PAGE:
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Speaking of heat, at this point, you’ll be retaining plenty of it, in body as in mouth. Time for a little soak? Bacab Eco Park, located along your way back to Belize City from Lamanai, boasts a vast and attractive pool nestled within a low-key botanical garden. Before you ask why a “tropical paradise” such as Belize would require such a thing as a giant swimming pool, please revisit paragraph two above. Also, Belize is hot. Very hot, and not just because of a fevered love of habanero peppers. Bacab is a great place to cool off for a couple of hours, perhaps with a local Belikin beer or two…or…three…or…you know the drill.

Head back toward Belize City, and if you’ve been time-efficient, you may catch the small but mighty Museum of Belize before closing. Built in what was formerly Her Majesty’s Prison, this cultural treasure is an eye-opener for content on slavery and colonial Belize history.

For your evening, find a bar and grill with a view of the water such as Hour Bar to take in the sunset, some seafood, and several icy rum cocktails.

Day 2: Paradise Found

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Reward yourself for your full day one itinerary with an even fuller day two itinerary, island-style. Getting to Ambergris Caye requires a cheap ferry (about 90 minutes) or a relatively inexpensive plane (about 15 minutes), but in either case you might want to book accommodation on the caye and travel back the following morning to catch your flight as all routes off of the island stop around 6 p.m.

Once off the boat or plane you will be inundated with mercenaries trying to get you to rent a golf cart, but for your single day this is largely unnecessary. The town of San Pedro is compact and walkable. Like Madge, I also fell in love with San Pedro.

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And for good reason. Some people’s notion of paradise might be cerulean waters and palm trees, but here’s mine: breakfast tacos. San Pedro has all of these, as well as a high concentration of local foods in a small landscape, and Brad’s Belizean Food Exploration Walk is a perfect way to take in as many local goods as you can handle, from relics of colonial rule such as meat pies, to tortillas right off the press, to neighboring El Salvador-inspired pupusas, to chocolate and coffee and pastries and rum creams, among others. (Oh my.) And of course the simple rolled tacos, eaten in sets of three—we watched a young Belizean man take down nine. You will not need to eat for the rest of the day. (Clairvoyance: you will anyway. You’ll definitely want to find the wherewithal to stop at Brad’s restaurant, Iguana Juan’s, for a coconut mojito.)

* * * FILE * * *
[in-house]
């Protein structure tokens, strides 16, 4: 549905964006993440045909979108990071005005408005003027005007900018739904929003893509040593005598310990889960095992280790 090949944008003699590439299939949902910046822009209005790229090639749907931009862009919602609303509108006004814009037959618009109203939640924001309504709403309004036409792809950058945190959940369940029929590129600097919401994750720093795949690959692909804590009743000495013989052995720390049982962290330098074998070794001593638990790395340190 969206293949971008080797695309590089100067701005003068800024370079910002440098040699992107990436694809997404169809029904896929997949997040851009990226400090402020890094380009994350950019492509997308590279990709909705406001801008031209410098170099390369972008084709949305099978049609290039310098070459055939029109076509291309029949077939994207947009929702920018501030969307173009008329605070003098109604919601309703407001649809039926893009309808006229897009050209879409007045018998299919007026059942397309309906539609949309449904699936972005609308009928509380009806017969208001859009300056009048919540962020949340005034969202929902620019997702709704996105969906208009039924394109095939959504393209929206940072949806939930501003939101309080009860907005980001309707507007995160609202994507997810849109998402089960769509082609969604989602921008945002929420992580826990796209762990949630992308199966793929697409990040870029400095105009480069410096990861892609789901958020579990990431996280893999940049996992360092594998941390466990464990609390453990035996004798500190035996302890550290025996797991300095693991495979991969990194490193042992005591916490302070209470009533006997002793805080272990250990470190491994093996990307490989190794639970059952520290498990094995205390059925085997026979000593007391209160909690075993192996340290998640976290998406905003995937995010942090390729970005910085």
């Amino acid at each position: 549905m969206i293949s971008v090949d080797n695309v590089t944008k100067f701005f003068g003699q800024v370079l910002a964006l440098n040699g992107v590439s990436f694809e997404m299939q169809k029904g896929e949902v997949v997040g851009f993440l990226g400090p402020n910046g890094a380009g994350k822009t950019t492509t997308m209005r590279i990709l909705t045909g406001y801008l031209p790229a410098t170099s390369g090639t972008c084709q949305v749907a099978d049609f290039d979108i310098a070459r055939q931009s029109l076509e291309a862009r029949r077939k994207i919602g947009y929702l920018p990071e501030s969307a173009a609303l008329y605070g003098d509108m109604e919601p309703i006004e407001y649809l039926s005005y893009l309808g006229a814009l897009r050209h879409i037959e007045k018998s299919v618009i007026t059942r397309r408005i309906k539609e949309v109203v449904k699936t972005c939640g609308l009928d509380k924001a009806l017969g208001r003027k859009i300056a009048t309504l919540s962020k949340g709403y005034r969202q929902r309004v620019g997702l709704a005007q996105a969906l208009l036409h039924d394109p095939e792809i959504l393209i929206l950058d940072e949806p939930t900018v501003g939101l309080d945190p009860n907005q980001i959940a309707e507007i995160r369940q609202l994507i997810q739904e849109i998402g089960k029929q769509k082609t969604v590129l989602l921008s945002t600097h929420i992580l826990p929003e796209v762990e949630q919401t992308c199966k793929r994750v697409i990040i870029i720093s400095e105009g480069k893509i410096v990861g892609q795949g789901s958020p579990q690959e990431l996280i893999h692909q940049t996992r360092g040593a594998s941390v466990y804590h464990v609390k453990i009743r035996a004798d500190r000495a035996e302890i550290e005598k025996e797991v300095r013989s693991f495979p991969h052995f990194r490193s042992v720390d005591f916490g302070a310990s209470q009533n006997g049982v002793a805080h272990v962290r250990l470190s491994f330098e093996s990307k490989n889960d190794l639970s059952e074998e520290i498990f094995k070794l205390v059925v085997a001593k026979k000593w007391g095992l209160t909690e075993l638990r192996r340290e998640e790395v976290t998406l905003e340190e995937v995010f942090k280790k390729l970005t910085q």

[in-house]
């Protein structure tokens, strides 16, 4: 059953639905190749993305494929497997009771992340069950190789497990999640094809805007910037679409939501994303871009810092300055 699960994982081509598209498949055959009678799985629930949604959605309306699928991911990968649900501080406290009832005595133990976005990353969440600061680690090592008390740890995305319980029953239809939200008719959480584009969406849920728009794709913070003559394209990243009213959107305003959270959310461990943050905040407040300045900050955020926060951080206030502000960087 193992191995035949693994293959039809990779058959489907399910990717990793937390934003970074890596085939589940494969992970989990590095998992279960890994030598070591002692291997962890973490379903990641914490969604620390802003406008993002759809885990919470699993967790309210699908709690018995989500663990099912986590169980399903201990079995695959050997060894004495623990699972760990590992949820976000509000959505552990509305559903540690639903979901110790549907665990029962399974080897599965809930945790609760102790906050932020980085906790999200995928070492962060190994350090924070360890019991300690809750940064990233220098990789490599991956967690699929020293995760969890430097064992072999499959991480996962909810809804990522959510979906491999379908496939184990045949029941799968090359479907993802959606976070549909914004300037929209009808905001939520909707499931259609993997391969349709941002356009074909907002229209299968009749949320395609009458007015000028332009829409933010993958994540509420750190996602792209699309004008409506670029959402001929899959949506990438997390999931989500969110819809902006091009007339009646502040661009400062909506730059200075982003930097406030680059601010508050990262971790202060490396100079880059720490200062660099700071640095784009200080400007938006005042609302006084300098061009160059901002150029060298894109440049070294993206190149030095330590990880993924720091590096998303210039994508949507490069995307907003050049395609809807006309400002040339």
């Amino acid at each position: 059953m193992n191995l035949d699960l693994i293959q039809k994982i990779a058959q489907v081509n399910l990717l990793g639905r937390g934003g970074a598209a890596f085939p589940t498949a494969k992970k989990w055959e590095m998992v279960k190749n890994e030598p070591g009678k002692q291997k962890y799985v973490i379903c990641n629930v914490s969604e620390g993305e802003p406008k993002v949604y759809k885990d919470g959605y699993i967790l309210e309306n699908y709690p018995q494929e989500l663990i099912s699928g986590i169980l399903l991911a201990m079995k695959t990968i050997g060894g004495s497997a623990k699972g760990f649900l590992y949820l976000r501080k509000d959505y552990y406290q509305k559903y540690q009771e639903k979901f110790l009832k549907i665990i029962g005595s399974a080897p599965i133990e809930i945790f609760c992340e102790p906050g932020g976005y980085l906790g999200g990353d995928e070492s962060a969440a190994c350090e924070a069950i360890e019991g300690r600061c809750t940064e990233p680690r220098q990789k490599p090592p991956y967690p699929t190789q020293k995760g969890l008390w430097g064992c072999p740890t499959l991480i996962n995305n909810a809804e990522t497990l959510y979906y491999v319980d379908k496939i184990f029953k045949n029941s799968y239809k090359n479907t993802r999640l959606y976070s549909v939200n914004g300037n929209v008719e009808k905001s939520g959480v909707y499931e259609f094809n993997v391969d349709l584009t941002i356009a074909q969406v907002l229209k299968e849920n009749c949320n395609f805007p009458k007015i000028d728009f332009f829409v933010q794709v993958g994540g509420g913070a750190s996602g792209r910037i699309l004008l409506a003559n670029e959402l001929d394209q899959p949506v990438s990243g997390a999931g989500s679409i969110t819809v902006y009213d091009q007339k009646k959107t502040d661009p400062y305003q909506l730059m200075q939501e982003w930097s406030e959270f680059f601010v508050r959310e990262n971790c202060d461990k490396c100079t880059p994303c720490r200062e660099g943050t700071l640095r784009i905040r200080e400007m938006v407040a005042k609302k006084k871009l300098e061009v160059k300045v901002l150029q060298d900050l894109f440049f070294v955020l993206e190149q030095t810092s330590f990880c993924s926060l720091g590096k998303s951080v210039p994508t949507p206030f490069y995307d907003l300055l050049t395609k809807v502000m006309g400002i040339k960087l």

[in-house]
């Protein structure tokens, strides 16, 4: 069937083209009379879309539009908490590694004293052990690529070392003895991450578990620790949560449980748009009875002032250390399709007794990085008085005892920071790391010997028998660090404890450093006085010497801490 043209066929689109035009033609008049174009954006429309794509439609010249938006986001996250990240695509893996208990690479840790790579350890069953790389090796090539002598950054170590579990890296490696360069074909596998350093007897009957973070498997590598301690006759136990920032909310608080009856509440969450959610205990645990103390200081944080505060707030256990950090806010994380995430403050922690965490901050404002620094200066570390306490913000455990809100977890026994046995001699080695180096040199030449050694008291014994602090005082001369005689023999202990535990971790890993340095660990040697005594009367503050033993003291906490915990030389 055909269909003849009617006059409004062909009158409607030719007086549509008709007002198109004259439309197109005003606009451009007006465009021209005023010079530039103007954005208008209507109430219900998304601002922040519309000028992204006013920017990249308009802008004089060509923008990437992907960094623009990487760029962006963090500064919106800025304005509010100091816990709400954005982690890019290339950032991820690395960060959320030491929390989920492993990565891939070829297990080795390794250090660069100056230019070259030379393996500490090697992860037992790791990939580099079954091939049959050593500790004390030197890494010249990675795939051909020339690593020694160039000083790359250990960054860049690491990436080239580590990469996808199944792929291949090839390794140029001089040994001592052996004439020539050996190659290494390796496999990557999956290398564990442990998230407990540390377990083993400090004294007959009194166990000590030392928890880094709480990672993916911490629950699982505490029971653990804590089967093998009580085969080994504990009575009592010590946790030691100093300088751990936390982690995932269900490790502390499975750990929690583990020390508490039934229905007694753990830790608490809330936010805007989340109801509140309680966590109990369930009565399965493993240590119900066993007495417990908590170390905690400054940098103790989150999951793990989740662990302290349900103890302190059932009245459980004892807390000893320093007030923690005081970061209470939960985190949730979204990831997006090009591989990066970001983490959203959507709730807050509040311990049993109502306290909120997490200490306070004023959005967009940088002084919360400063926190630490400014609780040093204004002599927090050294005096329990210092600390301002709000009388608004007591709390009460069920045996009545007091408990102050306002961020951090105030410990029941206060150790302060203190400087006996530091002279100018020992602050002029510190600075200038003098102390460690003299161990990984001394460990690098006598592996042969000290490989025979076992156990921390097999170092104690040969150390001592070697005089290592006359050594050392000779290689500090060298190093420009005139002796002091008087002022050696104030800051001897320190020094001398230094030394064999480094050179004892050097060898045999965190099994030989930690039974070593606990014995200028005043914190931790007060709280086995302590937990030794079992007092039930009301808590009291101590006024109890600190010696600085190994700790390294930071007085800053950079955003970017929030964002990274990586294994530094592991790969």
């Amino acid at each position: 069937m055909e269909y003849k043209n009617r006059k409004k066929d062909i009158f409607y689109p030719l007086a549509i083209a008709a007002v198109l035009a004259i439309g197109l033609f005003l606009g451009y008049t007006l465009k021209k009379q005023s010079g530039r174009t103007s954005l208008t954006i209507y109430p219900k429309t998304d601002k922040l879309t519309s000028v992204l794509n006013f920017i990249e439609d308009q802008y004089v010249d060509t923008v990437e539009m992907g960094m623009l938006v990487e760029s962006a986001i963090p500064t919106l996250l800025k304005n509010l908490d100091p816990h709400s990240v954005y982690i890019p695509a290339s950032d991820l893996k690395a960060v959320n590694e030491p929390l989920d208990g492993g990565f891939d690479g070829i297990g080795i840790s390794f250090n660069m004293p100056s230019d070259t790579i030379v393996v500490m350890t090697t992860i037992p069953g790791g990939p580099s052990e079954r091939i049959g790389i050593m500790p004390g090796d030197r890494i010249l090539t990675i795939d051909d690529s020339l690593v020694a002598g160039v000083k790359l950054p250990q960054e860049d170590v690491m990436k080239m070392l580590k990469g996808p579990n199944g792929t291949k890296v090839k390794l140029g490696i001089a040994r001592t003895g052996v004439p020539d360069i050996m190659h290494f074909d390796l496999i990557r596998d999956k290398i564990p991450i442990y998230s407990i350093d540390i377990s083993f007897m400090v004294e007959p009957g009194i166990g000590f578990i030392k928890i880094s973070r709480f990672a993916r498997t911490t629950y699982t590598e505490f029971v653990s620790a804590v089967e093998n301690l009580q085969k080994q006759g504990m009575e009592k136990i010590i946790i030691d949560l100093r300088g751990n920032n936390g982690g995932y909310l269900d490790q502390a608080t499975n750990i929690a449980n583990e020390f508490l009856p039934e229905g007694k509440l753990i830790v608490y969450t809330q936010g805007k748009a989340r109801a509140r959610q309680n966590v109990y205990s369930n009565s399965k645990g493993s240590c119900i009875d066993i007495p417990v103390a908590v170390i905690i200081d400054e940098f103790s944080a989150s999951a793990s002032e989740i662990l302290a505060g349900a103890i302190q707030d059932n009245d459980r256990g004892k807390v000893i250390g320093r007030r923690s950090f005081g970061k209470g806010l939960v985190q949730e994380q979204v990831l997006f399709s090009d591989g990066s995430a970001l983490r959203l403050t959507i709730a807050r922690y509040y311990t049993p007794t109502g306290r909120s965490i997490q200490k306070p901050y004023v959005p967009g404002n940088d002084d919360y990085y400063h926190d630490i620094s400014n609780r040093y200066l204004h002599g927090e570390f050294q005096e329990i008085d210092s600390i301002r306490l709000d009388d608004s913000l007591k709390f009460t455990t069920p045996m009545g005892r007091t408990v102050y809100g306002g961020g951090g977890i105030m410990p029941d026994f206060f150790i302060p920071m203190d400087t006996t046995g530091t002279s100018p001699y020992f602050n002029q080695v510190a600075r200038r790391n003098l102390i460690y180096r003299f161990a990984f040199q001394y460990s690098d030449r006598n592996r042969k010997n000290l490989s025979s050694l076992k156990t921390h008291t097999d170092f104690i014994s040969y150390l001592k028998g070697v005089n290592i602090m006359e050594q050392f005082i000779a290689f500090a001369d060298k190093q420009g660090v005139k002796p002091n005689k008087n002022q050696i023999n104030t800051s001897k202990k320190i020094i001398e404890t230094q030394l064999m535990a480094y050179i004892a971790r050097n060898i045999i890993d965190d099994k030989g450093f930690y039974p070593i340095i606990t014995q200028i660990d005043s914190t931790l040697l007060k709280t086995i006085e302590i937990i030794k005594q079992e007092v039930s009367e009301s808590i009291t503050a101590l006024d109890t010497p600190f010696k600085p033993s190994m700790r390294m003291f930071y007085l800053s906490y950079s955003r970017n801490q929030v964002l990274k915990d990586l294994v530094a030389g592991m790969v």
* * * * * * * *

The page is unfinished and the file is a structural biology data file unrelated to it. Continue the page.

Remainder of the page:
Then I trust you know what to do when warm, turquoise Caribbean waters are nearby and hungrily lapping at the shore for your attention. Unsure? How about a tranquil, relaxing, snorkeling with the sharks excursion at Hol Chan Marine Reserve? Or, if the combo of multitudinous carbs and shark encounters seems like a digestively bad idea, just pass out on the beach, or in a chair on the deck of a surfside tiki bar such as Palapa Bar, where you’re likely to end your day anyway, with live music and livelier crowds, best enjoyed with a hand wrapped around another coconut mojito or other such libation. (Belize’s top cocktail is the unfortunately-named, if simple and delicious, Panty Ripper.) Easy, breezy, Belize-y.

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A final, random traveler’s tip whether you choose this itinerary for your short stay or any other: the best Chinese food I ever had outside of China was in Belize. Belize Chinese? Better Belize it. 

Header image courtesy of De Agostini/Getty Images.

Pamela Vachon is a freelance writer based in Astoria, NY whose work has also appeared on CNET, Cheese Professor, Alcohol Professor, and Diced. She is also a certified sommelier, voiceover artist, and an avid lover of all things pickled or fermented.